Thursday, April 26, 2012
If there is a God, then everything is permitted (link) →
Slavoj Zizek writing for ABC Religion and Ethics (Apr 17 2012):
[t]he religious suspension of the ethical was already proposed by Augustine who wrote, “Love God and do as you please” (or, in another version, “Love, and do whatever you want” - from the Christian perspective, the two ultimately amount to the same, since God is love). The catch, of course, is that, if you really love God, you will want what he wants - what pleases him will please you, and what displeases him will make you miserable. So it is not that you can just “do whatever you want” - your love for God, if authentic, guarantees that, in what you want to do, you will follow the highest ethical standards.
…However, the ambiguity persists, since there is no guarantee, external to your belief, of what God really wants you to do - in the absence of any ethical standards external to your belief in and love for God, the danger is always lurking that you will use your love of God as the legitimization of the most horrible deeds.
…If the gift of Christ is to make us radically free, then this freedom also brings the heavy burden of total responsibility.
Thursday, October 27, 2011
Lessons from History for the Occupy Movement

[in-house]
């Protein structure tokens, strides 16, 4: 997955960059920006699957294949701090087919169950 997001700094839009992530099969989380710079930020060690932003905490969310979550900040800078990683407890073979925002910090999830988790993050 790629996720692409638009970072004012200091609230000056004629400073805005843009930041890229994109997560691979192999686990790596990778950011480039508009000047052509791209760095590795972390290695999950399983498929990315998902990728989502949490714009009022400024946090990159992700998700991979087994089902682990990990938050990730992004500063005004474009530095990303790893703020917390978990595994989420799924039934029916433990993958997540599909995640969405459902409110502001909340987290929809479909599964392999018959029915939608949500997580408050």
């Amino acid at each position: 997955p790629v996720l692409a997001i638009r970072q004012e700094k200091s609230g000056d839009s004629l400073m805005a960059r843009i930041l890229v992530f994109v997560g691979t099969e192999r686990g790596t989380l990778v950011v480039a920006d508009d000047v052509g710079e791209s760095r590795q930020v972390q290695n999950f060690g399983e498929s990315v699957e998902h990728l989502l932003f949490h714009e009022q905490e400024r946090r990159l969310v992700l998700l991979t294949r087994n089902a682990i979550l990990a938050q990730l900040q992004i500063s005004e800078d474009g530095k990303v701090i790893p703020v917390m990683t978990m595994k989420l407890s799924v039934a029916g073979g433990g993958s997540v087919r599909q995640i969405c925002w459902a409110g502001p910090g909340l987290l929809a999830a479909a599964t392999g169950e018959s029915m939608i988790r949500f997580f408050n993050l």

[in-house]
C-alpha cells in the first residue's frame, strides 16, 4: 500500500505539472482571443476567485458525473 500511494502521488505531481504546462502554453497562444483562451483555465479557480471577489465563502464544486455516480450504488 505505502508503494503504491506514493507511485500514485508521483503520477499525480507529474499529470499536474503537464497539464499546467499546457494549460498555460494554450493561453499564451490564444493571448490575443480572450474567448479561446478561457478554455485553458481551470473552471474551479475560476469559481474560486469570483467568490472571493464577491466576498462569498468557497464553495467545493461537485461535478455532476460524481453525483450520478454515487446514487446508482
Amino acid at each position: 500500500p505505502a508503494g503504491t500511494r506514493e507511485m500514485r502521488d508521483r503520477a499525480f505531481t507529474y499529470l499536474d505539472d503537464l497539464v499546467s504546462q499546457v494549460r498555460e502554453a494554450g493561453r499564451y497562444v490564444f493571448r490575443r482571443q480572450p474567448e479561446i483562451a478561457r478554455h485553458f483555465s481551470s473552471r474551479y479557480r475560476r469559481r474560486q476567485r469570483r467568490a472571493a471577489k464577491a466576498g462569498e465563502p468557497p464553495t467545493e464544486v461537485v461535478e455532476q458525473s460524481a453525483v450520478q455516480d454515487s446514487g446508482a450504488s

Last Thursday, Sim and I went to a small group discussion of the 1973 Chilean coup d’etat that ended the presidency of Salvador Allende on “the other 9/11.”
One of the participants emphasised that Chile is the perfect example of how just getting a socialist government democratically elected is not enough to transform society in any lasting way. As the group discussed the history of the Chilean revolution, it emerged that Allende’s government had attempted to appease the generals earlier that year by, for example, bringing some of them into his cabinet. This strategy of placation clearly didn’t work, ending in the military coup of September 11 1973 and Allende’s death.
We also learned that one of the strategies in place in Chile to deal with student protests today is the conscription of youth into the military, which, as another participant commented, seems to be a dangerous strategy (dangerous for the dictarship, that is) because such a conscription means that the rank and file of the state apparatus (military and police) are drawn from the same social strata as the protestors. And we wondered whether this commonality between the military, police, and protestors was the reason that the army in Tunisia and Egypt, for example, refused to use force on the protestors.
If the military and the police exist (along with the judicial courts) to prop up the State, then lessons from Chile suggest that the Revolution should seek not to appease the military establishment but to win the rank and file of the military and the police to the Cause. They will then refuse to fire on protestors, refuse to use tear gas and flash grenades, and, in this way, refuse to be the instruments of the State and the Status Quo.
Could the Occupy Movement learn from these reflections on the relationship between the Revolution and the State Apparatus? Especially in light of the violence of Oakland Police Force against protestors in California?
What does the Occupy Movement need to do to win the police and the military to the Cause?